There isn’t really any good way to fix this problem easily. There’s a negative feed back loop when it comes to lack of representation. Minorities aren’t represented in media, so they stop consuming it which leads to the people who create media to think that they aren’t a viable consumer base. That leads to those people making more media with a lack of representation which feeds the problem.

My solution? Here’s some book recommendations for young adults that has more diverse themes:

  1. “The Absolutely True Diary of a Part Time Indian” by Sherman Alexie: This book is a coming of age story about Junior, a Native American who struggles growing up on a reservation. It shows from a Native American’s point of view the struggles of living on a ranch and how damaging stereotyping is.
  2. “It’s Kind of a Funny Story” by Ned Vizzini: This book follows Craig Gilner, who it’s a pretty stereotypical white guy I’ll admit, but it has one of the most realistic depictions of mental illness I’ve ever read.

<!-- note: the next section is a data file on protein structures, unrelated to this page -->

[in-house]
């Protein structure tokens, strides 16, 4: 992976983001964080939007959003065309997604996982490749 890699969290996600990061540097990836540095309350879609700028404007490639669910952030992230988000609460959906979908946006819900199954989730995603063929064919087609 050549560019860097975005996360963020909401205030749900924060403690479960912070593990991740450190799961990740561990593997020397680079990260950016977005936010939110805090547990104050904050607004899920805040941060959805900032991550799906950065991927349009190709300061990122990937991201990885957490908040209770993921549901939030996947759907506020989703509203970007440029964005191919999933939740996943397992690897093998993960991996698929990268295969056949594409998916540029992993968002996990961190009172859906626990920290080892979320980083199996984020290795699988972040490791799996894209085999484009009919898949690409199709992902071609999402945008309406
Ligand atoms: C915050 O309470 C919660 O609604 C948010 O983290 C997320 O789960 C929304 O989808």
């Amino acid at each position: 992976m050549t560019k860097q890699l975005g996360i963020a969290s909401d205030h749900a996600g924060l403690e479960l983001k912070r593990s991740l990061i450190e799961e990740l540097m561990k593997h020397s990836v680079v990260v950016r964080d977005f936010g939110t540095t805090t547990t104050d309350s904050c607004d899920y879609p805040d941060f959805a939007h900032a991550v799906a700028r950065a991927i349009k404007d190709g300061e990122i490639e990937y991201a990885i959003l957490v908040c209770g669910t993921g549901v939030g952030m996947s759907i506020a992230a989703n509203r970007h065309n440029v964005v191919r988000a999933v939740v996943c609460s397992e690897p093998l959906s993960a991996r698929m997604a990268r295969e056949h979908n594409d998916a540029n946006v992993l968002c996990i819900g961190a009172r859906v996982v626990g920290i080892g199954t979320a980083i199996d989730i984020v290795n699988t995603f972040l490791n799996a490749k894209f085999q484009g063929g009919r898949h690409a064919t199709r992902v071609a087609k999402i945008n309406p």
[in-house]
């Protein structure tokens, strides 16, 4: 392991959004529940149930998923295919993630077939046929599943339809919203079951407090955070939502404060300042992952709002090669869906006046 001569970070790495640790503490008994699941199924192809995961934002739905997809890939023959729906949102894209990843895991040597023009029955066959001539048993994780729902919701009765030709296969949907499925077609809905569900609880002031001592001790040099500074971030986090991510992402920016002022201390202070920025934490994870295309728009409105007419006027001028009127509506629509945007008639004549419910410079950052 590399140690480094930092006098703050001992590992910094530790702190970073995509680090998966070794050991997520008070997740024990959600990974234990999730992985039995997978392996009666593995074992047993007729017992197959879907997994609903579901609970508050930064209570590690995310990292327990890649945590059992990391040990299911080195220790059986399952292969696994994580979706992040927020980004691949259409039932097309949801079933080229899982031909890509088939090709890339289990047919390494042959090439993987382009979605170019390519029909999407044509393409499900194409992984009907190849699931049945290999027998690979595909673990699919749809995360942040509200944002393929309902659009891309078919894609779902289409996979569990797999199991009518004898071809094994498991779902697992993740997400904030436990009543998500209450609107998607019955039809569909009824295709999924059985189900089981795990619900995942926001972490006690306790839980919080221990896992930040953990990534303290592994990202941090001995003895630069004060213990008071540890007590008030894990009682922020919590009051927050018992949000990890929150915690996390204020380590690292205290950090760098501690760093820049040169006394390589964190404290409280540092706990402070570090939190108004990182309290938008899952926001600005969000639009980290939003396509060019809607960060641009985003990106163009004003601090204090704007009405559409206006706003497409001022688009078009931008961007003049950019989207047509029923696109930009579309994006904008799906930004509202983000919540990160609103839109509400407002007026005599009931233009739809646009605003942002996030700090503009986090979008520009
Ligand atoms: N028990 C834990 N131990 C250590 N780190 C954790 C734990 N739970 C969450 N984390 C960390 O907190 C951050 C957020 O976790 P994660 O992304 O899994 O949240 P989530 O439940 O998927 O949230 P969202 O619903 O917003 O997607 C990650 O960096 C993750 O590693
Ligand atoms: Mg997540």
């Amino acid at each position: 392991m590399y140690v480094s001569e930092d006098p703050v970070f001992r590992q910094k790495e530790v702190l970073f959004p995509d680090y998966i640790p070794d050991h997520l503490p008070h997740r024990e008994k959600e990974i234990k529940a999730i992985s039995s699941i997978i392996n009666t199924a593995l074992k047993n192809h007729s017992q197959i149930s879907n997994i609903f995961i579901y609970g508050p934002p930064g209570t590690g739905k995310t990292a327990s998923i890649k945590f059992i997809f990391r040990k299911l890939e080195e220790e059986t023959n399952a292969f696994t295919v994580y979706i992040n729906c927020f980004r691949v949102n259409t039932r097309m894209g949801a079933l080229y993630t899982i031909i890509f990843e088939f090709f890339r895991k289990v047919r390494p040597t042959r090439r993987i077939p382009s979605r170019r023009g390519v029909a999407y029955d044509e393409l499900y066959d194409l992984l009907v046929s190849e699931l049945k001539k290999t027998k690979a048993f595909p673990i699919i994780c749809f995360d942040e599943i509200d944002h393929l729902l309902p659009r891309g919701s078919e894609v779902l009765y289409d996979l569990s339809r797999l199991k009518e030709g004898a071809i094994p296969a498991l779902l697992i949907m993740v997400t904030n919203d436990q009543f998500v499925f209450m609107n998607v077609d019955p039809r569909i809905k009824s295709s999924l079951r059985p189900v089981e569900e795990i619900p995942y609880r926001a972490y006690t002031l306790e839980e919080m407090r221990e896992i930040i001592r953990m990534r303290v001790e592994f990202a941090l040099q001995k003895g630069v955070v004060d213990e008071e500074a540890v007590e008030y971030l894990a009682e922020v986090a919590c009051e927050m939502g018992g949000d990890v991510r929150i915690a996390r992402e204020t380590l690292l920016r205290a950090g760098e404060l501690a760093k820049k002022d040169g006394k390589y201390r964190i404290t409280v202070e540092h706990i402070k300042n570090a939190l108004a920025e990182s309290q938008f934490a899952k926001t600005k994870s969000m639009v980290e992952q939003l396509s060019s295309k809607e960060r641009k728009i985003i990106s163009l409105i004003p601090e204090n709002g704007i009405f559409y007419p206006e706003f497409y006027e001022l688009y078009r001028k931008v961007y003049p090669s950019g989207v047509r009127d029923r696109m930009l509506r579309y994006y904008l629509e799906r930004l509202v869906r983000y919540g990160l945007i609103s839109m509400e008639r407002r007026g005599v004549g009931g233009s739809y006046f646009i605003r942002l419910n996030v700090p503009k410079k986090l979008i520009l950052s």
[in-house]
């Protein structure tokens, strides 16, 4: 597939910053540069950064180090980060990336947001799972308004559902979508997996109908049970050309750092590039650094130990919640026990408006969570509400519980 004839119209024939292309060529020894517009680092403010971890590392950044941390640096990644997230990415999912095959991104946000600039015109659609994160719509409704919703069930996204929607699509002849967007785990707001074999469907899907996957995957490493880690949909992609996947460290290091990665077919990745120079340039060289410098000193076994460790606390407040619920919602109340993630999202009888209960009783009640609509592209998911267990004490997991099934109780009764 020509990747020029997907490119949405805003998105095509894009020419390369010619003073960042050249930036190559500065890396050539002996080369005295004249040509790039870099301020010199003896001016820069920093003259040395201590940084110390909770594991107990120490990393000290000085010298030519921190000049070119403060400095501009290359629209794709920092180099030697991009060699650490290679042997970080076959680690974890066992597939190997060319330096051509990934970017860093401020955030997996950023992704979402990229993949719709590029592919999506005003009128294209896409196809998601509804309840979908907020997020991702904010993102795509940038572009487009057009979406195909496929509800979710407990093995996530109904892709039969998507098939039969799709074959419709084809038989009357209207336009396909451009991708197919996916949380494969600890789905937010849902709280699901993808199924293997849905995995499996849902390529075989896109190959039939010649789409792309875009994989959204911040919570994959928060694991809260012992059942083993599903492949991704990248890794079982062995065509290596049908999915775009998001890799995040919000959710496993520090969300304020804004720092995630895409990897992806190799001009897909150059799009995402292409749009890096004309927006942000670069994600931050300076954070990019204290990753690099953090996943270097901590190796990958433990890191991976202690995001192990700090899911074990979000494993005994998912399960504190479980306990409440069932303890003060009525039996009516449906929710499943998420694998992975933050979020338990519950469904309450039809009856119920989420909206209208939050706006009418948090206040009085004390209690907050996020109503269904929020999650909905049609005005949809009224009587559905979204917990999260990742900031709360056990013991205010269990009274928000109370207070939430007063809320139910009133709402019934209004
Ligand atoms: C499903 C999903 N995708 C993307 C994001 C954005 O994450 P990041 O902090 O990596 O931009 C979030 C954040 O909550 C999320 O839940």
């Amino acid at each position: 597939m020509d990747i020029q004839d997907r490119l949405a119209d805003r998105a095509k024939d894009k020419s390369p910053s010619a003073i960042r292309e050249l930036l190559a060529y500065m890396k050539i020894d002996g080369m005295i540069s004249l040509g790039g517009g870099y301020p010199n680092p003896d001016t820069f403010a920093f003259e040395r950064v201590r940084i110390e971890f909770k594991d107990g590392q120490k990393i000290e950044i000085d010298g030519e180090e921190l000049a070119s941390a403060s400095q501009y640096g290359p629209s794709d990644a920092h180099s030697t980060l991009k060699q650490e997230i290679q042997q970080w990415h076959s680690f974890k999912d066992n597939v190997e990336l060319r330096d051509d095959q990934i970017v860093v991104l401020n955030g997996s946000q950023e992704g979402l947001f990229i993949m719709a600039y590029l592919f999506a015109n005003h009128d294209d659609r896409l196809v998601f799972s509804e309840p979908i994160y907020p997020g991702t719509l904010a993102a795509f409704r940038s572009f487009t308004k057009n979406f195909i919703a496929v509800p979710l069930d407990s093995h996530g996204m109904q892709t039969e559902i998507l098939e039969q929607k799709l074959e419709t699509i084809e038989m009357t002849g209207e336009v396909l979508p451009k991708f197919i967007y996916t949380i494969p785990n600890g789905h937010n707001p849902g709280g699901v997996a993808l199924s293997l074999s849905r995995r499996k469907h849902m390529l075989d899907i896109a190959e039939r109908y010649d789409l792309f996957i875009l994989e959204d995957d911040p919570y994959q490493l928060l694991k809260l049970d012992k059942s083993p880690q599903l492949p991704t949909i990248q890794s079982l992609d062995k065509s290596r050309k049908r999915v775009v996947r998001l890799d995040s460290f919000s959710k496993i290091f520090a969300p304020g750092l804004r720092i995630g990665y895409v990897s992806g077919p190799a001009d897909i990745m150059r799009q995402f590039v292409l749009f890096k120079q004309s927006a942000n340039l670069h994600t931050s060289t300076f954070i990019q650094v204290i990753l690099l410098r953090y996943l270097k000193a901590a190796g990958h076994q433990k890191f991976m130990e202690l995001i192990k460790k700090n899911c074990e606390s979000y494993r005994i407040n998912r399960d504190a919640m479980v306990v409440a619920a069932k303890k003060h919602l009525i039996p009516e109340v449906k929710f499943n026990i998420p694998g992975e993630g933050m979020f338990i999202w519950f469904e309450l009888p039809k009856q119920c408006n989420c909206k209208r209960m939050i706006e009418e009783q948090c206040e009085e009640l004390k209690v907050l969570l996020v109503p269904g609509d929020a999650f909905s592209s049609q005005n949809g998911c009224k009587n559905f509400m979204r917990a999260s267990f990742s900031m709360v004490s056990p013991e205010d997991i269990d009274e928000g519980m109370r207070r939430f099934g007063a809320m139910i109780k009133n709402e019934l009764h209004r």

3. “Hunger Games” by Suzanne Collins: The book isn’t as explicit about this, however there is textual evidence that Katniss and some of the other people from the poorer part of District 12 are likely Native American or at least have darker skin. The people from District 11 are African American. It should be noted that the movie has much less representation.
  4. “Harry Potter and the Sorcerer’s Stone” by JK Rowling: This makes the list for a few reasons. A psychology study found that people who read Rowling’s series are actually more tolerant to minority populations. In addition, a recent theater production about the Harry Potter universe featured a black woman cast as Hermione. JK Rowling and fans defended it using canon, which only states that Hermione has incredibly curly hair.